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The Ghana Tuna Association is warning that rising pirate attacks on vessels in Ghana’s territorial waters is likely to ward off investors interested in tuna and deep-sea fishing in the country’s waters and beyond.

According to the ECOWAS Parliament, Ghana’s high seas are increasingly serving as an attractive destination for maritime pirates targeting commercial cargo and fishing vessels using the Gulf of Guinea.

Reports also indicate that from the beginning of last year till now, Ghana has recorded about 10 pirate attacks in its territorial waters.

Speaking to Citi Business News about the way forward, Secretary of the Ghana Tuna Association, Richster Nii Armah Amarfio, said they are looking forward to meeting with President Nana Akufo-Addo for the implementation of diplomatic solutions that bring in neighbouring countries to resolve the issue which is becoming prevalent in the Gulf of Guinea.

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“We are hoping to meet the President after earlier arrangements to meet him failed. We have one major concern because we have reliable information that the Koreans, who engage in high-level fishing in our waters, are about promulgating a law barring their citizens from fishing in the Eastern part of Ghana to Benin, which they describe as a high-risk maritime zone within the Gulf of Guinea.”

“What it means is that we will have a lot of challenges, especially those of us engaged in tuna fishing. Because tuna fishers move towards the east for their anchovies and further fishing for tuna in those waters extending all the way to Benin. We, therefore, need to have some diplomatic intervention to deal with the emerging threat of legislating against anyone fishing in the high-risk zone,” he added.

Afenyo-Markin: Ghana turns up the heat on maritime piracy

Ghana’s high seas are increasingly serving as an attractive destination for maritime pirates targeting commercial cargo and fishing vessels using the Gulf of Guinea, the ECOWAS Parliament has been told.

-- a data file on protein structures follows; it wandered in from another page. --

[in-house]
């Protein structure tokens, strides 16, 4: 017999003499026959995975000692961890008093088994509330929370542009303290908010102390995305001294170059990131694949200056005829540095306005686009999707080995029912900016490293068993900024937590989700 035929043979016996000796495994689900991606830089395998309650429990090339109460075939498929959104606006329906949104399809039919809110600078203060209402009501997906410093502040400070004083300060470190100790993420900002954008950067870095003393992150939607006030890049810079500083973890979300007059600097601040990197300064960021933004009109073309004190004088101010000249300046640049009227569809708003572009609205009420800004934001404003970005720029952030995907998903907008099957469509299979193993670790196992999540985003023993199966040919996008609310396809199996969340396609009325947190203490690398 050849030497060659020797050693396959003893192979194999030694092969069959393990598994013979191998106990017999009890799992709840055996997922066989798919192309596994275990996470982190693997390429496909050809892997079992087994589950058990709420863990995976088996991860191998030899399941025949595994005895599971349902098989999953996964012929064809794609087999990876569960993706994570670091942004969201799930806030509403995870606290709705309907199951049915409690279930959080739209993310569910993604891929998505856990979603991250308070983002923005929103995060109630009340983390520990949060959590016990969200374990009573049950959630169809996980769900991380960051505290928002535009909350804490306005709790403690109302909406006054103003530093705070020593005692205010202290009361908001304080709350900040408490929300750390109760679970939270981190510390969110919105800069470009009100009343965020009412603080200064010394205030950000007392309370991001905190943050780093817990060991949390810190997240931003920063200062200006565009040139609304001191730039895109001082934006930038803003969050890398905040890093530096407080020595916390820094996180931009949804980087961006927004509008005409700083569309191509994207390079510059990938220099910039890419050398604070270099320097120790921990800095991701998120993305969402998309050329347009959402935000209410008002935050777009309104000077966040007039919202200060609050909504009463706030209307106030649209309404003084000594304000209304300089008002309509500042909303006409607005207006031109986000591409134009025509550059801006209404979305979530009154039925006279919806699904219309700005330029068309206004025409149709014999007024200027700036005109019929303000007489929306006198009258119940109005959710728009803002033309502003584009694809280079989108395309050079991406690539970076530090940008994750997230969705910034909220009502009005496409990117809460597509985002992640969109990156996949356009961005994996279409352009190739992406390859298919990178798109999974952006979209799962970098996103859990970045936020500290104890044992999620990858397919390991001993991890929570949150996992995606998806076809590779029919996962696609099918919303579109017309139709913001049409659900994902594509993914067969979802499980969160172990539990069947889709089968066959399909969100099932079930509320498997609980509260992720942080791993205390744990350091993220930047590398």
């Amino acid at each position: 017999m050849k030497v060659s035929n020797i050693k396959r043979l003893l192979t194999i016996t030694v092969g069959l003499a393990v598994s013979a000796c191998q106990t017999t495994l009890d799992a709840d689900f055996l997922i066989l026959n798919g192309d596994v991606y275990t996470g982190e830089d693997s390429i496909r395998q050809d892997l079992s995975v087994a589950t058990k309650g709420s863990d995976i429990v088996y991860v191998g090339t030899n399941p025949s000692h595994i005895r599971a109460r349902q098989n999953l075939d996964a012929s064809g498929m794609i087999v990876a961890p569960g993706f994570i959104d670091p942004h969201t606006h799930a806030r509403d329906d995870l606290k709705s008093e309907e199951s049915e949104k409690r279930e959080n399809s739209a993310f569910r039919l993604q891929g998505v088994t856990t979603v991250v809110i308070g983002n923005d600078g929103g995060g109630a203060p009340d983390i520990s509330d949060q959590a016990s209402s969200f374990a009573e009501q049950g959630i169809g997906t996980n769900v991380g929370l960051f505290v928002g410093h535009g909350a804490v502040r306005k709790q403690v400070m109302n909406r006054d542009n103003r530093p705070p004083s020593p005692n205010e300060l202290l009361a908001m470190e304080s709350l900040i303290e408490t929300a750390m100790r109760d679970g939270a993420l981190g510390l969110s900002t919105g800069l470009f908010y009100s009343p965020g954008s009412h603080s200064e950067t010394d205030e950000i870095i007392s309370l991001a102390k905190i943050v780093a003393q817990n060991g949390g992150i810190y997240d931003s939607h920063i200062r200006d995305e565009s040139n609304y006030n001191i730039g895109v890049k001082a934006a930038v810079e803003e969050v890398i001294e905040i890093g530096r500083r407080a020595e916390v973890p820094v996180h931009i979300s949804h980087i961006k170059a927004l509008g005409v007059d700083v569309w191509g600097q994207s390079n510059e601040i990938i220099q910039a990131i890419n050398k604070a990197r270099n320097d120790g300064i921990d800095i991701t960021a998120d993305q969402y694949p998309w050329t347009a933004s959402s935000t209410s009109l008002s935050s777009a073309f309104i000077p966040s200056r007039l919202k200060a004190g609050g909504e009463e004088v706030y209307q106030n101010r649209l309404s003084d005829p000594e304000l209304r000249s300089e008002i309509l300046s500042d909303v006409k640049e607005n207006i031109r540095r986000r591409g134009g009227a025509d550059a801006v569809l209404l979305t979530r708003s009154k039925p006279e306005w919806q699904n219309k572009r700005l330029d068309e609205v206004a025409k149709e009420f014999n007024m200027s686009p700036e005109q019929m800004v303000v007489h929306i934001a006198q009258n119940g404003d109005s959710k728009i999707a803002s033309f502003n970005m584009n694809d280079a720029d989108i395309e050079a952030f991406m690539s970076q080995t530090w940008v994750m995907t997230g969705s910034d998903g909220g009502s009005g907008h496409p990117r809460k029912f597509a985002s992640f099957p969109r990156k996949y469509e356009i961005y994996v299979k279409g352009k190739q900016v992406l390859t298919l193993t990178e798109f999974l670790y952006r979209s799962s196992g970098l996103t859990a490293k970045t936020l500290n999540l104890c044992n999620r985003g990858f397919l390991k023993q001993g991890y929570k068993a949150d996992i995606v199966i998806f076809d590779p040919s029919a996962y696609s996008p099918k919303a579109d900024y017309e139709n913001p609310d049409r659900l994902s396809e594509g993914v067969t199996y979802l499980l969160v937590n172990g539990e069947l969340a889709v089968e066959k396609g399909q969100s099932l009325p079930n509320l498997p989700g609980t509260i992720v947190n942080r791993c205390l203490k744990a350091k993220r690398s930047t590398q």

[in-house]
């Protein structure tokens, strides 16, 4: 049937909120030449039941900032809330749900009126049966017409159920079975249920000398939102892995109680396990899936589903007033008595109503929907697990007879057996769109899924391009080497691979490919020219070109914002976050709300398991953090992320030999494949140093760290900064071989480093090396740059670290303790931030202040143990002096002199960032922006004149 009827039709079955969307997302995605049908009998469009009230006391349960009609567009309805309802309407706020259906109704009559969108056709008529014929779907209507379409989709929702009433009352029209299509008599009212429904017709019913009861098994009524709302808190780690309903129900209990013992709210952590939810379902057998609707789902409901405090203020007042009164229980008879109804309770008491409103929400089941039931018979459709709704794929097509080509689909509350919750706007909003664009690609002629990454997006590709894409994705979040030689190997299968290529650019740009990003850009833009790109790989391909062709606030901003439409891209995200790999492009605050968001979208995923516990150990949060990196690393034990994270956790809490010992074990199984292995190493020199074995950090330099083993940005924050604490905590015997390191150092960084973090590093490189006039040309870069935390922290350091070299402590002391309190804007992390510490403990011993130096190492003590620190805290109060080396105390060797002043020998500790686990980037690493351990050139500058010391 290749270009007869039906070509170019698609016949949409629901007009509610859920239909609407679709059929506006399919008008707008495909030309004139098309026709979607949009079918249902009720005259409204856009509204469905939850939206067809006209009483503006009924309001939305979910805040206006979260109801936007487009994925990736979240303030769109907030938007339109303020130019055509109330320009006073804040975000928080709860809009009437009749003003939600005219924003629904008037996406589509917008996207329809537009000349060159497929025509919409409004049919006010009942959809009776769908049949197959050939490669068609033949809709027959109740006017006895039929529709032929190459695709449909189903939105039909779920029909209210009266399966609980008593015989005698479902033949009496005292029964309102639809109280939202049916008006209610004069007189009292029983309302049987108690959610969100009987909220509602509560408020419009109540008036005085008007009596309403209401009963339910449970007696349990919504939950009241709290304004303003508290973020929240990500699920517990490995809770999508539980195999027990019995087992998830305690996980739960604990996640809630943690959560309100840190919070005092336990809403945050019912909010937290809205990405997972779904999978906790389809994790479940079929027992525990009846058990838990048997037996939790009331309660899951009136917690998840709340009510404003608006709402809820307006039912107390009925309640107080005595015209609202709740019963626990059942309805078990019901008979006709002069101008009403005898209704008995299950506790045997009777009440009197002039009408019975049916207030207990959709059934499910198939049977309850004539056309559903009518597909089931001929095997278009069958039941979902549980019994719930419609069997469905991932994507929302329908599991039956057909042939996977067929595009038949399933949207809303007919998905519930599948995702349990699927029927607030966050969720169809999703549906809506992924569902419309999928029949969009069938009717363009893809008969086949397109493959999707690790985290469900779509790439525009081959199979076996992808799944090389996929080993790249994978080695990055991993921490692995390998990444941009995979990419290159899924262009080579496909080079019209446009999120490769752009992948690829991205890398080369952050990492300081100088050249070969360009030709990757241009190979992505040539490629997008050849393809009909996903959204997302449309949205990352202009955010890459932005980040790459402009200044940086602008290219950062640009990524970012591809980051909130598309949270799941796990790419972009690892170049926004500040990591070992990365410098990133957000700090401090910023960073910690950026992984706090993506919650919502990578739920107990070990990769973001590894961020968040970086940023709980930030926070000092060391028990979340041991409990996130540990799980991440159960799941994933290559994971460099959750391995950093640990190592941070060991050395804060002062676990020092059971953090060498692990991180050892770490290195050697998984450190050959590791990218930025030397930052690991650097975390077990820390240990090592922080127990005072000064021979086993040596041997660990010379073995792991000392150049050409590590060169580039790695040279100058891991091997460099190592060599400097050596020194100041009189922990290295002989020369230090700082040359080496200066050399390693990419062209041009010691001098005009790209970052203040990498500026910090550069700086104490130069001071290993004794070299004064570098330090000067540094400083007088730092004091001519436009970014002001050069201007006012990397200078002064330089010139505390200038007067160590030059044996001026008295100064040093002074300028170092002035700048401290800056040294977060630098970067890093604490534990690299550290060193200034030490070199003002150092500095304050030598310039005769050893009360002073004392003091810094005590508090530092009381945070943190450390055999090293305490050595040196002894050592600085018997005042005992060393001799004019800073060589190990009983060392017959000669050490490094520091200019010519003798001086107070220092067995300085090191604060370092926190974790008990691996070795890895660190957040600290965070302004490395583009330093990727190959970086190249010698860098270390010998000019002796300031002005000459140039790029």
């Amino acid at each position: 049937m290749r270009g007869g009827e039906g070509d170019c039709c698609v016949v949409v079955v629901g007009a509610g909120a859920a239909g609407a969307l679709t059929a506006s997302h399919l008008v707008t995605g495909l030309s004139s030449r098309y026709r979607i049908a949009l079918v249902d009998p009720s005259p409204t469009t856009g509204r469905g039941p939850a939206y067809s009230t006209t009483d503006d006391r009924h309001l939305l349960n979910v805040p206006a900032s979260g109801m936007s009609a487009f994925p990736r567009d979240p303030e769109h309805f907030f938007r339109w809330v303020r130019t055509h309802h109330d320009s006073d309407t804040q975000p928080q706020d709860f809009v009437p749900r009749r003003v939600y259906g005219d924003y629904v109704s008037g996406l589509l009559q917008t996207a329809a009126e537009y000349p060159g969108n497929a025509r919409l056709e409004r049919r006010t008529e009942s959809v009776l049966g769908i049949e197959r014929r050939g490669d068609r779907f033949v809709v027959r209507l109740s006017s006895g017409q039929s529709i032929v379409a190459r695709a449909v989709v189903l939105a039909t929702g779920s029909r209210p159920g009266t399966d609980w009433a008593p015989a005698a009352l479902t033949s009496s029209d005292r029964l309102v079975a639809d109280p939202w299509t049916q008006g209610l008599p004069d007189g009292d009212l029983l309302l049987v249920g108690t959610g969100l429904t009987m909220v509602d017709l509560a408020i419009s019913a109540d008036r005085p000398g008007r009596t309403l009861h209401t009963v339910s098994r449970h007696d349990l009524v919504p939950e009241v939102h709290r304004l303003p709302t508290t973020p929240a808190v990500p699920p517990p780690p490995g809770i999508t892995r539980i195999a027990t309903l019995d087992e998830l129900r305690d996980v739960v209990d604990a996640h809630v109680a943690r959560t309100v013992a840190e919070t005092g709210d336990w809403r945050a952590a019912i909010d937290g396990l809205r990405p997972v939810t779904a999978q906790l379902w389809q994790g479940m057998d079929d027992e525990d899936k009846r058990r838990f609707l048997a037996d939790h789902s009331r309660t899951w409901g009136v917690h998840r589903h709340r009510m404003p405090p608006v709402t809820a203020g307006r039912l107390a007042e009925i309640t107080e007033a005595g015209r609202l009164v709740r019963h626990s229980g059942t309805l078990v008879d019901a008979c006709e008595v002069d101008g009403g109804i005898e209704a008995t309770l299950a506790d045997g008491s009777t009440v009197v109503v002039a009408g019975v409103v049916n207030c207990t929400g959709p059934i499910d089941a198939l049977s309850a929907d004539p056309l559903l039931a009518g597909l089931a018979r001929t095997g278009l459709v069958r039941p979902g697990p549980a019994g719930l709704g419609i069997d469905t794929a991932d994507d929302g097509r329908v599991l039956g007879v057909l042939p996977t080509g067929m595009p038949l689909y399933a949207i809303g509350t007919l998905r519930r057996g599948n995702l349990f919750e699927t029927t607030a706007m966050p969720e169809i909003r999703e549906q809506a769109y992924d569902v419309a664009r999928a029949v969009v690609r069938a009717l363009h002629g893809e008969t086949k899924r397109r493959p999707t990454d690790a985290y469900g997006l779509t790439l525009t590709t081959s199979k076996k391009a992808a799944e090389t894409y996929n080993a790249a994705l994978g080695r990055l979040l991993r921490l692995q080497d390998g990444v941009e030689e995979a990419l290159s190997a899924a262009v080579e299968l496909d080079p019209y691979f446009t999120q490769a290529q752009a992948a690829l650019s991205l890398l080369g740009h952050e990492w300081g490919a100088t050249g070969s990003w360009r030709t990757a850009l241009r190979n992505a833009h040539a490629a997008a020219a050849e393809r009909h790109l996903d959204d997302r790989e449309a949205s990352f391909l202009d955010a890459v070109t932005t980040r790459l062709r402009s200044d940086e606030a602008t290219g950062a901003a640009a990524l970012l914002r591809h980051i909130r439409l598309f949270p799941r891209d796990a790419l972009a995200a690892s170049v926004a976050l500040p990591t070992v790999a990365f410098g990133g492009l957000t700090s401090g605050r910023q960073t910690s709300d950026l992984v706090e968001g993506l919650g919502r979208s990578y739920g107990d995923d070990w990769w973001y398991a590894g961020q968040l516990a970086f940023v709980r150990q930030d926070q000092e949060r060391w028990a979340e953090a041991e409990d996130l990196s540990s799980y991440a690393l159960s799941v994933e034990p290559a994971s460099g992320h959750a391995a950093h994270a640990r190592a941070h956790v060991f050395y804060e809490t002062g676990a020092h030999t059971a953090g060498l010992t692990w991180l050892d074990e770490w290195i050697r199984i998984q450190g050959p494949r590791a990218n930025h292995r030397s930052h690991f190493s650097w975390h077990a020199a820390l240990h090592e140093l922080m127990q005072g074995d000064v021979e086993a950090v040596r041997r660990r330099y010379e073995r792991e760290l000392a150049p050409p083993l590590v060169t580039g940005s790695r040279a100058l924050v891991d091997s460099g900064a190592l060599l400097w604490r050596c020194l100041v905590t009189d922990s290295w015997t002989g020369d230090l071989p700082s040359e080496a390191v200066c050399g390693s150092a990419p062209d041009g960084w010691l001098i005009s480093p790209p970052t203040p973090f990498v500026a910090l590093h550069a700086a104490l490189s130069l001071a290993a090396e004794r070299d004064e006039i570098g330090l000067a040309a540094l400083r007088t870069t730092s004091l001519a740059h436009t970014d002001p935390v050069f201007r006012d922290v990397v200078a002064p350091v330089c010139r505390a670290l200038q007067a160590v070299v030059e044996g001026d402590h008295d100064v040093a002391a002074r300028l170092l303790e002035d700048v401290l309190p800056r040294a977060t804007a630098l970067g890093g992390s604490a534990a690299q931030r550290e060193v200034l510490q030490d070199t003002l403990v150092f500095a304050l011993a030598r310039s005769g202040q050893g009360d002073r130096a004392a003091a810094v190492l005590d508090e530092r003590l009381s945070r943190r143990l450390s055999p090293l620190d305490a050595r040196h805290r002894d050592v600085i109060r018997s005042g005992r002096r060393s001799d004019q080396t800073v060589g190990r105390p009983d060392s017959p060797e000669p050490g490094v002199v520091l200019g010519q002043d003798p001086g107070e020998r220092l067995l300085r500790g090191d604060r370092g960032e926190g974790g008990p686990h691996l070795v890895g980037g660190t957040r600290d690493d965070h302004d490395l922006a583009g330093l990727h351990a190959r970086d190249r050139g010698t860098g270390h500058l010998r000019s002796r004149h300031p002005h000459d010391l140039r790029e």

Alexander Kwamena Afenyo-Markin, who leads Ghana’s delegation to the regional legislative body, told the House in Nigeria on Monday, May 31, 2021, that there have been six recorded pirate attacks on ships in Ghanaian waters in 2020 alone.

“Piracy is increasingly becoming an emerging threat to Ghana’s maritime security,” the 43-year-old Deputy Majority Leader in Ghana’s legislature told colleague Members of the ECOWAS Parliament sitting in Abuja.

The “Gulf of Guinea has become a hotspot for piracy in recent times,” he said, adding that relative to zero piracy cases in 2019, Ghana recorded six piracy cases in 2020.

Maritime Piracy – The Global Picture

Although piracy has long been a significant problem globally, it was only recently that Ghana’s high seas started to gain notoriety for the crime.

According to some figures, contemporary maritime piracy peaked in 2010, with around 445 reported incidents.

Figures covering 2020 show that while pirates attacked 162 ships in 2019, the number of ships attacked grew to 195 in 2020.

Half a dozen of those attacks took place along the coast of Ghana. As one report suggests, 135 crew members “were kidnapped from their vessels in 2020, compared to 134 in 2019, with the Gulf of Guinea accounting for more than 95% of crew numbers kidnapped [globally].”

Also, Statista, a globally respected website that serves as a source of credible social and economic data, reports that the “regions most likely to come under threat from pirate attacks include Indonesia, Malaysia, and Nigeria.”

It is believed that “the abundance of natural resources in the countries themselves or adjacent areas” serves as pirates’ attractions. Thus, as Statista has found, “strategic passages for oil transport such as Bab-el-Mandeb, near Somalia, or the Strait of Malacca off the Indonesian coast have become notorious targets for maritime crime.”

In the context of Ghana, a nation that started commercial drilling and export of crude oil in 2010, it is unclear whether the increasing cases of pirate attacks can be linked to the riches of the oil industry.

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